If you donít know me yet, it wonít take long to learn that my Christian commitment unabashedly calls me to talk about how God is in the midst of all of this world.  I understand God calling me to talk about economics and the environment, about abuse of power and abuse of women, about homelessness and living modestly amidst affluence, about children and healing and international relations.  Those are all deep commitments.  But my first devotion is to God.  My devotion is to seeking Godís presence and following Godís way in all those topics, and I come here for that because our purpose as a church is worship and service first. Our purpose is Metanoia: change, new life, even as we face and vanquish death.  I am here because God is here and not vice versa and not for any other fundamental.

Our Deacons and other leaders here have been spending some months praying and discussing how to go deeper and farther together this year.  If thatís what you seek, then you are in the right place.  If God is what you seek this year, then you are in the right place.  If finding God, perceiving God, following God is something that you seek by looking at those gathered in Jesusí name, and looking at the world with His love, then you are in the right place.

To be honest, a measure of this is scary.  It is abnormal.  It means change.  It requires courage.  It promotes conflict.  The news that God is in our midst is not simple good news.

But there is a passage in the Gospel of John where folks are trying to discern whether or not to gather in Jesusí name, specifically whether or not to follow Jesus in his ministry.  And Jesus asks them if they might not like to fall back a bit, as others have done.  And Peter says, quite simply, ďTo whom shall we go?  You have the words of eternal life.Ē

I donít always get all the words absolutely perfect.  Sometimes I leave some of them out and have to try two or three times to get where I am going.  You and I, our architecture and choir and best intentions, donít force God to be present or to do our bidding as though we could vote that in convention.  But as we gather in Jesusí name we will see and hear and feel God.  And thatís what I want, whether I am scared or certain or searching.  So, we are in the right place for a new year. Amen.

Copyright © 2008 Kenneth F. Baily.  Used by permission.
http://www.nhcc.net/sermons/Sermon20080907.htm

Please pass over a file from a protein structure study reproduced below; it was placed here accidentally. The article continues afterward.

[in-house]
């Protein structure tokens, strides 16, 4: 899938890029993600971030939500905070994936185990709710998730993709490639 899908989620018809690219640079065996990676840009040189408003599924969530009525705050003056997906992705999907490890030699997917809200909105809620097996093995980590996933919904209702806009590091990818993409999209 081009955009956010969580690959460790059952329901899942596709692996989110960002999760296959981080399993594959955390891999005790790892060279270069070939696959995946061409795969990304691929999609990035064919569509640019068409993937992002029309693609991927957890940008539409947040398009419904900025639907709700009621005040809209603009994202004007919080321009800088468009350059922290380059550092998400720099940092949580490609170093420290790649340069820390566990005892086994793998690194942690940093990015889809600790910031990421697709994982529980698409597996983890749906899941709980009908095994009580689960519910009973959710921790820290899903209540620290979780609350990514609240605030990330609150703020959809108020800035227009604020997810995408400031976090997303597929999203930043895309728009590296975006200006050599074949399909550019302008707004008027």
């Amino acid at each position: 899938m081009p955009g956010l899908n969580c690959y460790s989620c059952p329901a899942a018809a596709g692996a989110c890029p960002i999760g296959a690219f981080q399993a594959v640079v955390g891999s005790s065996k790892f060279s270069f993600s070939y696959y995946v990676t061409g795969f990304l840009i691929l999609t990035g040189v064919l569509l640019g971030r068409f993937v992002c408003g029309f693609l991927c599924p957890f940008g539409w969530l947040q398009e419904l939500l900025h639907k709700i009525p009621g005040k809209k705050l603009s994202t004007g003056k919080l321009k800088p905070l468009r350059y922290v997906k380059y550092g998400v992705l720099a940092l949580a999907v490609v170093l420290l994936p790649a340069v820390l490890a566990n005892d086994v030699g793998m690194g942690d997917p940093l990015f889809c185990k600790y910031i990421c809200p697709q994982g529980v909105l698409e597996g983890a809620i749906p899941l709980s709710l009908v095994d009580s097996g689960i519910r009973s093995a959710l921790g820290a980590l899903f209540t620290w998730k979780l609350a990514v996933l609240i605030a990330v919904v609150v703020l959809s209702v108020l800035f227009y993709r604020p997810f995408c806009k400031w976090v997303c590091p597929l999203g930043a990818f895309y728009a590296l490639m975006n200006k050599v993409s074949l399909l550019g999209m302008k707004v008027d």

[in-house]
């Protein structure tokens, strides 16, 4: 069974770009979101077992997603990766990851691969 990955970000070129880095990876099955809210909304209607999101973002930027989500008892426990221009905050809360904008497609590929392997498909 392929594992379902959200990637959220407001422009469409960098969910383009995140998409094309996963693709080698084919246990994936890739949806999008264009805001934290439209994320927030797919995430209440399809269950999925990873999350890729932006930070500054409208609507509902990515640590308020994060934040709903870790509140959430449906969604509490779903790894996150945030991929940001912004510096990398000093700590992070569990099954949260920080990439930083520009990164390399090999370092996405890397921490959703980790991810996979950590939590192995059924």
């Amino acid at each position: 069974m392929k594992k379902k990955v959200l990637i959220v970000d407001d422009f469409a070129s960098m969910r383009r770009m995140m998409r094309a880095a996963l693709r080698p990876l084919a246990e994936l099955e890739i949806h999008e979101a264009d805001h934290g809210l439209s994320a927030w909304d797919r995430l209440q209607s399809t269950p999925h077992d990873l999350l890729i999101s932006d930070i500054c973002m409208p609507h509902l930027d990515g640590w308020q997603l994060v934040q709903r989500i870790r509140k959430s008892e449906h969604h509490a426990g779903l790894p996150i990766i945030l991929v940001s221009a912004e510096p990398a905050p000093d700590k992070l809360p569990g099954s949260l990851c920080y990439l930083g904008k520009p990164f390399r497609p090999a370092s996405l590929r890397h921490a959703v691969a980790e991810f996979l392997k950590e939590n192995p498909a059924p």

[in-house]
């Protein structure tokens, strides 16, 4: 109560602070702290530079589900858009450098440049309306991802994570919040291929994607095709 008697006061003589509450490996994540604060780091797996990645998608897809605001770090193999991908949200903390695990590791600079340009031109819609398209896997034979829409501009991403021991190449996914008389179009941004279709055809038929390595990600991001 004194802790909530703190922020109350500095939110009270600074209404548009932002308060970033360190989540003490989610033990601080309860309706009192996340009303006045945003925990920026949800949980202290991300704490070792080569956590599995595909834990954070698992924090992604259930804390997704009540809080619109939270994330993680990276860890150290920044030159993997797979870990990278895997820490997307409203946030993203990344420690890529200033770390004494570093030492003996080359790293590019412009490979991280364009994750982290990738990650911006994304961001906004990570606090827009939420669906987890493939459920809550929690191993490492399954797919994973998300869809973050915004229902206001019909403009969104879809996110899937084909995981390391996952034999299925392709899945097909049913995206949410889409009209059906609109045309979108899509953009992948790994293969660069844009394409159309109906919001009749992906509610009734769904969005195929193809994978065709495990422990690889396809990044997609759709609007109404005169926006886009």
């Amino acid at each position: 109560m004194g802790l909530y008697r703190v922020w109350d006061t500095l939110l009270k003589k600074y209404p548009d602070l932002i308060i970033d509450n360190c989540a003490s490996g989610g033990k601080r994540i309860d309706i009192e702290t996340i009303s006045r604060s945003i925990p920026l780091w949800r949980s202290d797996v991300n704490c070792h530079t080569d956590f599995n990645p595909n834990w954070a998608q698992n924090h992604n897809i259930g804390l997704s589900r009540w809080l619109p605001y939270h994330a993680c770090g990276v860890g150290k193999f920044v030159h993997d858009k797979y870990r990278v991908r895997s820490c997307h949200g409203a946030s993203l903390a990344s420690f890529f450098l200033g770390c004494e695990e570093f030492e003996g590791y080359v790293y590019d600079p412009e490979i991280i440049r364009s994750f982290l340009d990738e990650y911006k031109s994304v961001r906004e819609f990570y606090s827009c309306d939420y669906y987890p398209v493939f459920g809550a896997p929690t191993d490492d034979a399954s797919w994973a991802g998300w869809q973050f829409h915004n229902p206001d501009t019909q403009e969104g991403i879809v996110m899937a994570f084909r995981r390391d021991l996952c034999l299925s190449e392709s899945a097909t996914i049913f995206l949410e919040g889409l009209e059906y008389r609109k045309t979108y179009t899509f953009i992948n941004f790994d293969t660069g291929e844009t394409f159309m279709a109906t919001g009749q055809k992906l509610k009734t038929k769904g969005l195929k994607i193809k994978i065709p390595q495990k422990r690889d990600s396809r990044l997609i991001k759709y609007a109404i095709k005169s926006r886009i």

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Parent page ] Sermon "Christmas Eve" ] Sermon "Sacred Vessels" ] Sermon "No System to Save" ] Sermon "Entitled to be Thankful" ] Sermon "Welcome Food" ] Sermon "Waking Devotion" ] Sermon "Sitting at the Welcome Table" ] Sermon "Table Manners" ] Sermon "Speaking of God" ] Sermon "Singing New Songs" ] Sermon "Prepare the Way" ] Sermon "Here-ing God" ] Sermon "The Possibility of Possibility" ] Sermon "Sweet Creations" ] Sermon "Not at All Dead" ] Sermon "March for Life" ] Sermon "Planning, Praising and Pondering Palms" ] Sermon "Imagination, Dreams, and Vision" ] Sermon "Following the Magi" ] Sermon "Pushing Christmas" ] Sermon "Forecasts" ] Sermon "Ready for Christmas" ] Sermon "God in the Middle" ] Sermon "The Days to Come, the One to Come" ] Sermon "Earthly Healing" ] Sermon "Digesting Communion" ] Sermon "The Change of Prayer" ] Sermon "Unbreakable Body" ] Sermon "Seeing Clearly" ] [ Sermon "Right for Present" ] Sermon "In Memory of Hope" ] Sermon "These Baptisms are Killing Us" ] Sermon "Wanting Prayer" ] Sermon "Last Minute Gifts" ] Sermon "Praying Well = Praying Much" ] Sermon "Peace Repent, Peace Remember" ] Sermon "Choosing Church" ] Sermon "A Model Church" ] Sermon "The Empire Struck Back" ] Sermon "Love is Patient and Primary" ] Sermon "Manifestations" ] Sermon "The Green Grace of God" ] Sermon "Signs of Sacred Things" ] Sermon "A Deal with the Future" ] Sermon "With God in Death; with Each Other in Dying" ] Sermon "Facing God's Miracle" ] Sermon "Finding All Three" ] Sermon "God as a Baby" ] Sermon "What Does It Mean" ] Sermon "Controlling Christmas" ] Sermon "Finding Jesus" ] Sermon "Katrina's New Covenant Call" ] Sermon "Elevate your Expectations" ] Sermon "See: the Healing" ] Sermon "Lifeless Chaos and Living Creation" ] Sermon "Rapt Gifts" ] Sermon "Welcome to Reality" ] Sermon "Blue State Blues" ] Sermon "Are we not entitled to thanks?" ] Sermon "Ancient Pieces of Peace" ] Sermon "Noticing Neighbors" ] Sermon "Easter" ] Sermon "Sin: Currently Tense" ] Sermon "Why Are You Angry?" ] Sermon "Anxiety over Sin" ] Sermon "Isn't Marriage Gay?" ] Sermon "A Marriage Grade in Heaven?" ] Sermon "Miracles:  Seeing More in our Midst" ] Sermon "Why are You in Churchl" ] Sermon "Remember your Baptism" ] Sermon "Every Day Spirituality" ] Sermon "The Cross and Joy of Love" ] Sermon "Welcome Back" ] Sermon "Living Together" ] Sermon "Transforming Destruction" ] Sermon "The Work of Healing" ] Sermon "Peace" ] Worship details ]